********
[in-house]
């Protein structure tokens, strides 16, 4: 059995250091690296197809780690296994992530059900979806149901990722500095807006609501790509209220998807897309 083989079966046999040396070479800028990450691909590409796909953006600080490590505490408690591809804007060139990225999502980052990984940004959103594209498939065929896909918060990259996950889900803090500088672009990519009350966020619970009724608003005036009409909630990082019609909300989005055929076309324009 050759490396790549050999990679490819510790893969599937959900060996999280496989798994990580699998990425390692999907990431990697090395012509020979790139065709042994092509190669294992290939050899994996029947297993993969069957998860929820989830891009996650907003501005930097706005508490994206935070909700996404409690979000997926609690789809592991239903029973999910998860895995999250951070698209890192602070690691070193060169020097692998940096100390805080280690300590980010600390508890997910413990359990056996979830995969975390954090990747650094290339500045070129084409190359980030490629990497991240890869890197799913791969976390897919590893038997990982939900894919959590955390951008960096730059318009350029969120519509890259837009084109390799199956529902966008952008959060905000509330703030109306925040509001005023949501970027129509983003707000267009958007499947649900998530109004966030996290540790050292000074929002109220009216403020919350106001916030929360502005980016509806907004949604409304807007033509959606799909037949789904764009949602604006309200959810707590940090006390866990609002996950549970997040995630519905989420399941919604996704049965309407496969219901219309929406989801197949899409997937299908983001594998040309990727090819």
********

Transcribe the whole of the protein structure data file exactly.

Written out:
[in-house]
């Protein structure tokens, strides 16, 4: 059995250091690296197809780690296994992530059900979806149901990722500095807006609501790509209220998807897309 083989079966046999040396070479800028990450691909590409796909953006600080490590505490408690591809804007060139990225999502980052990984940004959103594209498939065929896909918060990259996950889900803090500088672009990519009350966020619970009724608003005036009409909630990082019609909300989005055929076309324009 050759490396790549050999990679490819510790893969599937959900060996999280496989798994990580699998990425390692999907990431990697090395012509020979790139065709042994092509190669294992290939050899994996029947297993993969069957998860929820989830891009996650907003501005930097706005508490994206935070909700996404409690979000997926609690789809592991239903029973999910998860895995999250951070698209890192602070690691070193060169020097692998940096100390805080280690300590980010600390508890997910413990359990056996979830995969975390954090990747650094290339500045070129084409190359980030490629990497991240890869890197799913791969976390897919590893038997990982939900894919959590955390951008960096730059318009350029969120519509890259837009084109390799199956529902966008952008959060905000509330703030109306925040509001005023949501970027129509983003707000267009958007499947649900998530109004966030996290540790050292000074929002109220009216403020919350106001916030929360502005980016509806907004949604409304807007033509959606799909037949789904764009949602604006309200959810707590940090006390866990609002996950549970997040995630519905989420399941919604996704049965309407496969219901219309929406989801197949899409997937299908983001594998040309990727090819």